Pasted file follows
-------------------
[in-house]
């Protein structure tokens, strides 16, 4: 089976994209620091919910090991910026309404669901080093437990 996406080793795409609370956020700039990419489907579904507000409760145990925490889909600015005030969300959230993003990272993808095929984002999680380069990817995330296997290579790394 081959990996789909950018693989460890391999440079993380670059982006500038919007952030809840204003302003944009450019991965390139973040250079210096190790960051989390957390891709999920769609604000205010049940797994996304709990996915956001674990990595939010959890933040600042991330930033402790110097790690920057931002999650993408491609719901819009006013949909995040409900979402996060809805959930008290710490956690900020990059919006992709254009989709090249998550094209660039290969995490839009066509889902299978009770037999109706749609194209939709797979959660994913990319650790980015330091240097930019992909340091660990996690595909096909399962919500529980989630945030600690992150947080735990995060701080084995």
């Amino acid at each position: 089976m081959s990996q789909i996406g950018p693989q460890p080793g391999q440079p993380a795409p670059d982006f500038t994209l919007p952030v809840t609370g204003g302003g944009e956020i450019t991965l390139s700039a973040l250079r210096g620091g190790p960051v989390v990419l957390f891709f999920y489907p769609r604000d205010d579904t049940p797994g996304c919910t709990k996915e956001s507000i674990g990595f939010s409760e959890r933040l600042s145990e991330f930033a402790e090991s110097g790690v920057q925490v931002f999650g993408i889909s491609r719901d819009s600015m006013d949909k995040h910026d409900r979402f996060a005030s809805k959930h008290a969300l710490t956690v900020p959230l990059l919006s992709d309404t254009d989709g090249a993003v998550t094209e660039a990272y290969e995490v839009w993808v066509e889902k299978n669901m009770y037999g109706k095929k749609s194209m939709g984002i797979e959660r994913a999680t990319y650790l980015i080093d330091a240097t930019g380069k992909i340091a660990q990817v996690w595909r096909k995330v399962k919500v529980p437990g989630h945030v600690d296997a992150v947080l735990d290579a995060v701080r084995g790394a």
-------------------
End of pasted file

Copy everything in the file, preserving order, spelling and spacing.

[in-house]
């Protein structure tokens, strides 16, 4: 089976994209620091919910090991910026309404669901080093437990 996406080793795409609370956020700039990419489907579904507000409760145990925490889909600015005030969300959230993003990272993808095929984002999680380069990817995330296997290579790394 081959990996789909950018693989460890391999440079993380670059982006500038919007952030809840204003302003944009450019991965390139973040250079210096190790960051989390957390891709999920769609604000205010049940797994996304709990996915956001674990990595939010959890933040600042991330930033402790110097790690920057931002999650993408491609719901819009006013949909995040409900979402996060809805959930008290710490956690900020990059919006992709254009989709090249998550094209660039290969995490839009066509889902299978009770037999109706749609194209939709797979959660994913990319650790980015330091240097930019992909340091660990996690595909096909399962919500529980989630945030600690992150947080735990995060701080084995």
């Amino acid at each position: 089976m081959s990996q789909i996406g950018p693989q460890p080793g391999q440079p993380a795409p670059d982006f500038t994209l919007p952030v809840t609370g204003g302003g944009e956020i450019t991965l390139s700039a973040l250079r210096g620091g190790p960051v989390v990419l957390f891709f999920y489907p769609r604000d205010d579904t049940p797994g996304c919910t709990k996915e956001s507000i674990g990595f939010s409760e959890r933040l600042s145990e991330f930033a402790e090991s110097g790690v920057q925490v931002f999650g993408i889909s491609r719901d819009s600015m006013d949909k995040h910026d409900r979402f996060a005030s809805k959930h008290a969300l710490t956690v900020p959230l990059l919006s992709d309404t254009d989709g090249a993003v998550t094209e660039a990272y290969e995490v839009w993808v066509e889902k299978n669901m009770y037999g109706k095929k749609s194209m939709g984002i797979e959660r994913a999680t990319y650790l980015i080093d330091a240097t930019g380069k992909i340091a660990q990817v996690w595909r096909k995330v399962k919500v529980p437990g989630h945030v600690d296997a992150v947080l735990d290579a995060v701080r084995g790394a």